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    Need debt help/advice

    I am married and in school, working part-time. I earn about $30k, and my wife when healthy has earned about $60k, but that's the problem, she's got a chronic illness that's kept her out of work the last 2 years, and our income has hovered around $50k in that time. She had already accumulated $100k in school debt, and continues to go to school. I have $50k in schoopl debt, and $60k in credit card debt. We're currently paying back on a 401k loan so no chance to get money there, and her healthcare bills are now around $50k as well.

    My question is 1) how do I get us out of this hole, and 2) does debt consolidation negatively affect our credit rating? My credit rating is in the 640 range, and before all the debt was in the 740's, her's is a lost cause.

    Any legit advice is welcome, thanks.

    #2
    Originally posted by joshzd1 View Post
    my wife when healthy has earned about $60k, but that's the problem, she's got a chronic illness that's kept her out of work the last 2 years

    She had already accumulated $100k in school debt, and continues to go to school.
    So your wife is too ill to work but not too ill to continue to go to school and rack up additional student loan debt. Perhaps I'm missing something here but that doesn't sound right to me.

    If there are medical and/or financial issues, I think you need to consider delaying the schooling (both of you) to work more and boost your income to get the debt knocked down and stop adding to it.

    The first rule when you find yourself in a hole is to stop digging.
    Last edited by disneysteve; 11-03-2011, 04:41 AM.
    Steve

    * Despite the high cost of living, it remains very popular.
    * Why should I pay for my daughter's education when she already knows everything?
    * There are no shortcuts to anywhere worth going.

    Comment


      #3
      Adding up the numbers, you've listed 260K in debt plus the 401k loan however much that is. Your current income is 50K. As I said, you need to stop taking on new debt. No school loans. No credit card debt. Medical bills, of course, may be unavoidable. Both of you need to work as much as you possibly can because it sounds like you both have the skills to generate good incomes. You just need to put that to use, slash your living expenses to the bone and throw every penny you can at the debt.

      Don't bother with debt consolidation. That accomplishes nothing. And don't worry about your credit score. That's only important if you want to borrow more money which is the last thing you need right now.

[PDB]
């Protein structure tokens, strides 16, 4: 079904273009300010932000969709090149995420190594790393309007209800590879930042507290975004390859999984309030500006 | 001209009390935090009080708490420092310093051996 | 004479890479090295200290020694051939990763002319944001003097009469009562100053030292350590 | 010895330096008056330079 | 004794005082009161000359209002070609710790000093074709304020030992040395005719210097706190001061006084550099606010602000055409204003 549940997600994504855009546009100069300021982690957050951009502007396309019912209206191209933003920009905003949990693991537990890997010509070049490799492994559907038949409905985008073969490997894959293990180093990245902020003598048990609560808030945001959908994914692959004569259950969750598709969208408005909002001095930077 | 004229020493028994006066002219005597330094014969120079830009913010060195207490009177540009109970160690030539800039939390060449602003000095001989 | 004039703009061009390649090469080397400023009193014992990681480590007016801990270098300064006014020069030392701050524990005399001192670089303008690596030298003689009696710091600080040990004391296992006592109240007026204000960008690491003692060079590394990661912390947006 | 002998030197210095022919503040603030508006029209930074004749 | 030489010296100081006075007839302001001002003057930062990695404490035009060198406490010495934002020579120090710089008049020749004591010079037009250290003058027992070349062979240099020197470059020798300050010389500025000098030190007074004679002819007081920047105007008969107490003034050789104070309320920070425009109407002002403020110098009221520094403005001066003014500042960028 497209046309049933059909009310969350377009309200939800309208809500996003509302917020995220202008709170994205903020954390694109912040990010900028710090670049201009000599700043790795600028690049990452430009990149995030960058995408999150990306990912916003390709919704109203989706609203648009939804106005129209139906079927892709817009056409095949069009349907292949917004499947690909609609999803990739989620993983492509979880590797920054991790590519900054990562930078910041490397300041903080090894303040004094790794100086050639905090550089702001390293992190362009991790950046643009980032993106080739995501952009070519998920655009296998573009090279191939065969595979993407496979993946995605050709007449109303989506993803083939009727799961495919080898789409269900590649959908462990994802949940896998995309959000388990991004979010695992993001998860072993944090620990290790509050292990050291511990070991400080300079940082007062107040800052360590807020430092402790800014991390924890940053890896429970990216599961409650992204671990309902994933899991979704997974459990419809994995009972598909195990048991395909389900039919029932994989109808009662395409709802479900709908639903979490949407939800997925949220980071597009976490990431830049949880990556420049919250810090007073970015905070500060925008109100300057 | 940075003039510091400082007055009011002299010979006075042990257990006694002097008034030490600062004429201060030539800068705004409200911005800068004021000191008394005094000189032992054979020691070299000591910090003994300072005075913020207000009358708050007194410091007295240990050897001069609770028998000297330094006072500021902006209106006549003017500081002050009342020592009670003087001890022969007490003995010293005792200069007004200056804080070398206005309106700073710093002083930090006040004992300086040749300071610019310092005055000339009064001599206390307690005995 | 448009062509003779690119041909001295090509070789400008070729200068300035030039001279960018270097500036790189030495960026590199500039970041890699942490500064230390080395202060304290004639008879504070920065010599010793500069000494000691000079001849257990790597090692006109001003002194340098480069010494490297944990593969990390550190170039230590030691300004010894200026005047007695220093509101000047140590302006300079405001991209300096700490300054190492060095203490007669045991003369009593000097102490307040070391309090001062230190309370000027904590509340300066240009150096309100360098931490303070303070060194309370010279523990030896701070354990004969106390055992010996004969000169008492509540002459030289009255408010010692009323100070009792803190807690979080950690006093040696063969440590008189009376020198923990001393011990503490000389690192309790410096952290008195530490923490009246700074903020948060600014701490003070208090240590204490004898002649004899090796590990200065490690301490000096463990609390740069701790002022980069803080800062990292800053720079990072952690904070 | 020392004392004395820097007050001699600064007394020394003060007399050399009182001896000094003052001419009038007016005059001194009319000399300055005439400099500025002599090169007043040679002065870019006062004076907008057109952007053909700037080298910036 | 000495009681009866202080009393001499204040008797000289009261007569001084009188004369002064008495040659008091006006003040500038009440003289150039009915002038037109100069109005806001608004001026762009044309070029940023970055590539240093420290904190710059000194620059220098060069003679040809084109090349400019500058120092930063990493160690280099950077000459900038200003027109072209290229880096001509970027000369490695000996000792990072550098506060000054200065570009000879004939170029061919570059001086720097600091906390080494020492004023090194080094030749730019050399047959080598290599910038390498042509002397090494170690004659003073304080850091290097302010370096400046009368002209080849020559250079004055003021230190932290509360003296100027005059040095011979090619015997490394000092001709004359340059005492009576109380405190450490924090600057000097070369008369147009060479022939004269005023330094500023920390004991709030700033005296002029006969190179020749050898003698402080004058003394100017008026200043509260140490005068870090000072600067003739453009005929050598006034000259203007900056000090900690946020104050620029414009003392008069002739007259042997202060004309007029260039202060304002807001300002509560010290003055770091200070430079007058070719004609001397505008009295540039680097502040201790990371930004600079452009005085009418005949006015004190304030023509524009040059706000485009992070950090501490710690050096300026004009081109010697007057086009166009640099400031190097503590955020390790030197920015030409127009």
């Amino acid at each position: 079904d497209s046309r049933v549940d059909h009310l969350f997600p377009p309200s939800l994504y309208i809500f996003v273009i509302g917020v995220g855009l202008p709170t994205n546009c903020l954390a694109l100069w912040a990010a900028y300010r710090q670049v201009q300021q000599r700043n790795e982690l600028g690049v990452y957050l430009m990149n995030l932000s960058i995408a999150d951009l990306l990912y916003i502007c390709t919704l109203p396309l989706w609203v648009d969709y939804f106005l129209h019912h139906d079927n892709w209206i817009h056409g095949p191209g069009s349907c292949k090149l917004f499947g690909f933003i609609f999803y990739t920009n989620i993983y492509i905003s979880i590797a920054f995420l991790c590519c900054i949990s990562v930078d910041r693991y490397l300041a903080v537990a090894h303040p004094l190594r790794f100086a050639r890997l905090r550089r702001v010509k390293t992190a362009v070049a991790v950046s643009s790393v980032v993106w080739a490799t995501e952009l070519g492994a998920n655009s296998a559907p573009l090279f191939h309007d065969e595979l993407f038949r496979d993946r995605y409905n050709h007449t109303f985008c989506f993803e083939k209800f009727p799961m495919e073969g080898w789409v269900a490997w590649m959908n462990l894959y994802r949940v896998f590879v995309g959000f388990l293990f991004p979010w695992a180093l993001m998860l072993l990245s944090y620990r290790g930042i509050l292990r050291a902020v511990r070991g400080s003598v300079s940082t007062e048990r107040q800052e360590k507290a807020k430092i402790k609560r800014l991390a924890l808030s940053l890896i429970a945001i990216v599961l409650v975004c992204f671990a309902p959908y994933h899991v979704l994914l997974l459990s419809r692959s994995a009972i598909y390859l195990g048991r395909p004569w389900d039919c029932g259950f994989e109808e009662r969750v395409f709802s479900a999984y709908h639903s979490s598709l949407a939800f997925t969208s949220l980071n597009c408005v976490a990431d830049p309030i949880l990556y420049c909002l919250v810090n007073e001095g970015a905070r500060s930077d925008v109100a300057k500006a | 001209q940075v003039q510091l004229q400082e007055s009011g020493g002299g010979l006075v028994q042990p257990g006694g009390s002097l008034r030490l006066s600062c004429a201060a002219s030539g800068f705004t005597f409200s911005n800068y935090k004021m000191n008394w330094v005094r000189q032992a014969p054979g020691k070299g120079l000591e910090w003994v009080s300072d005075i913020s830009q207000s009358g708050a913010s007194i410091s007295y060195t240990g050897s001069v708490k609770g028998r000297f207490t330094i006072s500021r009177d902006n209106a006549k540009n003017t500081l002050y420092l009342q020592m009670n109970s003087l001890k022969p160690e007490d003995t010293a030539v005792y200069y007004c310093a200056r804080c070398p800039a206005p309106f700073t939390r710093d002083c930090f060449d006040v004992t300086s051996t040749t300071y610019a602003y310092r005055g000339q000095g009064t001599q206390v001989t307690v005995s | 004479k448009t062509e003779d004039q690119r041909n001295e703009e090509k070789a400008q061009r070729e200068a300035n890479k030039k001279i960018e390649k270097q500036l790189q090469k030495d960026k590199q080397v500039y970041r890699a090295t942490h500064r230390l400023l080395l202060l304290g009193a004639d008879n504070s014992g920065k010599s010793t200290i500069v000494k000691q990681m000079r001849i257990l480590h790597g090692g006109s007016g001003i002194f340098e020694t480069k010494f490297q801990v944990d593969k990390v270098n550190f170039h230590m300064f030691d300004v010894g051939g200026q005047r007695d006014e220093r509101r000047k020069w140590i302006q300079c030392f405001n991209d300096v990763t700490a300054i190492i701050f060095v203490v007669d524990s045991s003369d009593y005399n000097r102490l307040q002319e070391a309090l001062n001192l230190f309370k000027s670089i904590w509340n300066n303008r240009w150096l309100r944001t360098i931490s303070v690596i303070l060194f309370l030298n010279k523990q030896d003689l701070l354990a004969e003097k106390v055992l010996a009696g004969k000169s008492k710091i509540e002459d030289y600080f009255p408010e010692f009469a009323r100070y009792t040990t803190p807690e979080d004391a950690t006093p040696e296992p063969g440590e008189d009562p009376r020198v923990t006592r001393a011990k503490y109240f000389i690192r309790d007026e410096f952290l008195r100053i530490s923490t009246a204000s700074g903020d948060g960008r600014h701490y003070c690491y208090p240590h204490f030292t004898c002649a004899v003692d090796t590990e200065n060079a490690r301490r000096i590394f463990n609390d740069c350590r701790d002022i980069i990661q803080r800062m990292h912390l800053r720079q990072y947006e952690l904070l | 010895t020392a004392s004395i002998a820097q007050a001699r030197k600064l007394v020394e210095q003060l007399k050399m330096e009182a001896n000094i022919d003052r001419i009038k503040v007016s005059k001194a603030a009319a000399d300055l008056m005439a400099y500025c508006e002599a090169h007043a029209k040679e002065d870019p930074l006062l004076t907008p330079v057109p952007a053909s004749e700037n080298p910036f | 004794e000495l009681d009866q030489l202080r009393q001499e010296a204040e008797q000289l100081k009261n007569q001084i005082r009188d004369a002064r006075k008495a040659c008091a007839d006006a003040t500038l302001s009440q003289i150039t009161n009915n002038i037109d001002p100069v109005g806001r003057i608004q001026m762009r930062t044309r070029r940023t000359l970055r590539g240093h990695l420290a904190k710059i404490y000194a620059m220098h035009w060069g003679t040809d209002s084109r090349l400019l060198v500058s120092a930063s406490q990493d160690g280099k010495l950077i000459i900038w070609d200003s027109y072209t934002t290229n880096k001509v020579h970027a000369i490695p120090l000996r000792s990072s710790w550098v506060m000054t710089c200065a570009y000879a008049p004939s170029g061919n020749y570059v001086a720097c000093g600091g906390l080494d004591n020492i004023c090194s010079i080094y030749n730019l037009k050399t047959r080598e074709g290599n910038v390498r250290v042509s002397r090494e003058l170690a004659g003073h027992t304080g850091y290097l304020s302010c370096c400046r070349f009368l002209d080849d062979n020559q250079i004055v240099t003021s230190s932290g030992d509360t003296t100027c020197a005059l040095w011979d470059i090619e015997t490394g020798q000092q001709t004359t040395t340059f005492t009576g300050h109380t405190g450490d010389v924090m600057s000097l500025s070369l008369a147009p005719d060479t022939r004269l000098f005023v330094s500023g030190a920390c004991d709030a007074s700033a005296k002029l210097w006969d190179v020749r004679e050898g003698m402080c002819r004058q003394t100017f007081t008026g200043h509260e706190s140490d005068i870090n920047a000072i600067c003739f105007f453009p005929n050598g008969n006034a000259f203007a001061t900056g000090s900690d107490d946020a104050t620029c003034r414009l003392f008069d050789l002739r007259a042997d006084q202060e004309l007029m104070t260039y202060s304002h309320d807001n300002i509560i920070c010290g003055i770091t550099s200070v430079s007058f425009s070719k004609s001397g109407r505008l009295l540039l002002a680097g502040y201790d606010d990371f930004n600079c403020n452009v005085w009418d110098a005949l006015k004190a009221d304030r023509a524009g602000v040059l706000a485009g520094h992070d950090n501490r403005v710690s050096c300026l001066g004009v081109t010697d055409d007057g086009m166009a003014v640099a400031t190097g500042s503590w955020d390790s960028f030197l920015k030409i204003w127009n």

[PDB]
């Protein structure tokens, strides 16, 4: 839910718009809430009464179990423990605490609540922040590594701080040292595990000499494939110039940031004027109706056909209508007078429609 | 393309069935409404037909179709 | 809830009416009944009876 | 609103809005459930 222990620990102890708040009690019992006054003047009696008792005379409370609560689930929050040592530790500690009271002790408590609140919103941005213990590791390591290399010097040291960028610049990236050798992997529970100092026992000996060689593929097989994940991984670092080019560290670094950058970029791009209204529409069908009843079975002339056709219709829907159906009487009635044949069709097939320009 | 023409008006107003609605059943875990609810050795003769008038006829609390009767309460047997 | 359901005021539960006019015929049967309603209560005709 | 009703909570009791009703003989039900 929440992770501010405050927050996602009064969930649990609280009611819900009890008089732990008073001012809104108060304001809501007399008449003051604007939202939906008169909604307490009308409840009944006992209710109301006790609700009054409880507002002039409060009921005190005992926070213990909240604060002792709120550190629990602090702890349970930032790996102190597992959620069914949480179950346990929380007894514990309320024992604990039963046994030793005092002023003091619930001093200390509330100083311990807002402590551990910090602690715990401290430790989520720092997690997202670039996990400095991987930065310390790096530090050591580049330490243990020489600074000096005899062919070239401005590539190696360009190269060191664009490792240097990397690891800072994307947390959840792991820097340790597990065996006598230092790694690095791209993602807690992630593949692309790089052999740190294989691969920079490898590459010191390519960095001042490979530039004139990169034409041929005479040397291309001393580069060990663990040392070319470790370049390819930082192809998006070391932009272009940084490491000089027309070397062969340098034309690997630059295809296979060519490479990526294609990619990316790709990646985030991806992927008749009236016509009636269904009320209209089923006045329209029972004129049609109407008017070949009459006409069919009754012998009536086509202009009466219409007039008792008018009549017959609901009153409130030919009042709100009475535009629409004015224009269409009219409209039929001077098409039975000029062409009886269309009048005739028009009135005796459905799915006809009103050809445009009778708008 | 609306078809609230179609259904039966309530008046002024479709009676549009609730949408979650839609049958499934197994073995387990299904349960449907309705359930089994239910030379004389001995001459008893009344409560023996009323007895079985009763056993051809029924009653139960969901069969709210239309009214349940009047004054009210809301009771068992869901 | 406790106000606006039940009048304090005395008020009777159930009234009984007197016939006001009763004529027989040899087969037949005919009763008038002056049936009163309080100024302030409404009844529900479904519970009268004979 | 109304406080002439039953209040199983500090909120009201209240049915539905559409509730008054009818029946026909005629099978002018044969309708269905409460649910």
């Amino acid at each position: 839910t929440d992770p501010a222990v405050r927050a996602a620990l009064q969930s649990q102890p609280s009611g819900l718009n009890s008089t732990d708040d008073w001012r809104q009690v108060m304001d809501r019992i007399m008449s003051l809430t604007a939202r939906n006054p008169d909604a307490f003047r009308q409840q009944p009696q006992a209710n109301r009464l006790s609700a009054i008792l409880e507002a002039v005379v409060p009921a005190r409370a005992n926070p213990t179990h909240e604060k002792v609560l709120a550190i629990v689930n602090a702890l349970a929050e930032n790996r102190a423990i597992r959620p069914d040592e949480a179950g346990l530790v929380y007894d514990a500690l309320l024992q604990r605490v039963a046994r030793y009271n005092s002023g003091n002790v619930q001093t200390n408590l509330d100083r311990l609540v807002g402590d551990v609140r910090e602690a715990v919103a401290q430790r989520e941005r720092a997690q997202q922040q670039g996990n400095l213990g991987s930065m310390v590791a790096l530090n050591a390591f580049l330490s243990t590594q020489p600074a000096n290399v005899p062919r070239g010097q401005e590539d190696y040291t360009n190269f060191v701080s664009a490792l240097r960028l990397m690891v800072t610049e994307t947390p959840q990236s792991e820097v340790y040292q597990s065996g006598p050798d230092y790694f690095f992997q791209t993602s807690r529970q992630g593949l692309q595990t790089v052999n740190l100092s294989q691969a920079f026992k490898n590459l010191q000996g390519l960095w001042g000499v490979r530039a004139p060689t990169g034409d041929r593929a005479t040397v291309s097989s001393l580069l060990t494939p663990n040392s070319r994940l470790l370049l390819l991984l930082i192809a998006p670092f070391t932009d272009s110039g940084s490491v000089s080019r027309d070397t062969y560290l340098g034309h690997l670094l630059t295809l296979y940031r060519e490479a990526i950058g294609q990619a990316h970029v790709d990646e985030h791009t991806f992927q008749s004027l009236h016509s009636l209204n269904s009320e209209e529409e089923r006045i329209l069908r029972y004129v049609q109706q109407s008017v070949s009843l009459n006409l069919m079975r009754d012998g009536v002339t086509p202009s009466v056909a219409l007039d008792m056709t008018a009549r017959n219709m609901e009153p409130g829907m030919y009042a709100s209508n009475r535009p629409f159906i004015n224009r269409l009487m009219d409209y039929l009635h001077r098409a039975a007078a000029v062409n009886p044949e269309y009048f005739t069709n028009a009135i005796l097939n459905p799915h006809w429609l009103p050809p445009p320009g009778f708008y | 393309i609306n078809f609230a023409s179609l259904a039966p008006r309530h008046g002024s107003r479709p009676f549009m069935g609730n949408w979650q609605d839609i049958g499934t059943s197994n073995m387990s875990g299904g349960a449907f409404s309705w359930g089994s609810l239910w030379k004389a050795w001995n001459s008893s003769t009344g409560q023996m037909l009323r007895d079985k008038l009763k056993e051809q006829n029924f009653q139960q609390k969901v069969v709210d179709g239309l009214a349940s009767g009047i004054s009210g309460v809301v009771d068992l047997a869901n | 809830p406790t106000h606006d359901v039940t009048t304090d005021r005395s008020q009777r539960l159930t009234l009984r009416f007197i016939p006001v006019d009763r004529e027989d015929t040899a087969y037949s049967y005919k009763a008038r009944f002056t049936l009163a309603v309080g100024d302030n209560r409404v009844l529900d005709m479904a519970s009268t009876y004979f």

Steve

      * Despite the high cost of living, it remains very popular.
      * Why should I pay for my daughter's education when she already knows everything?
      * There are no shortcuts to anywhere worth going.

      Comment


        #4
        I agree with Steve. Why is your wife still in school? If she is unable to work now due to illness, then what good is her having a degree going to do? All she will be when she is done is too sick to work with a degree and a whole bunch of student loan debt. You need to stop taking on new debt and start making a plan to pay back what you owe. You should post your budget for us to have a look at. You will most likely need to cut back wherever possible, pick up extra work, and generally go into survival mode.
        Brian

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          #5
          I'm wondering what everyone else is - why is your wife racking up more school debt if she is too ill to work?

          Comment


            #6
            Nearly all Debt Consolidation programs are for profit business who target debtors for fees to do what you can do for yourself. If you are able to qualify for a consolidation loan the interest rate will be exorbitant.

            Comment


              #7
              My wife and I were in debt for over $140k about five years ago. We are now debt free and investing with a lot of money set aside. My wife also has an illness and it has greatly affected our income. The only answer is to alter your budget to save as much money as possible and pay off the debt. Anyway that you can increase your income is helpful. I took on extra work wherever I could get it. Use coupons, stop going out to eat, cancel your cable, and cancel everything except what you need to survive. I know it feels helpless but the other side of this is far worth it.

              As for the medical bills, call them and tell them of your financial problems and set up a payment plan without interest. Make as small as payments on these as possible right now so long as no interest is accruing. As for the 401k, see what the smallest amount you can put on these. Then put as much as you can on the credit cards. These will likely have the largest interest. rates and are just plain nasty. Dont forget to deduct your payments on student loan interest on your taxes as an above the line deduction (I am not advocating for student loans but at least you can deduct their interest which you cannot for credit cards). Once you pay off the credit cards, then student loans, then go to the 401k, and then finish the medical bills.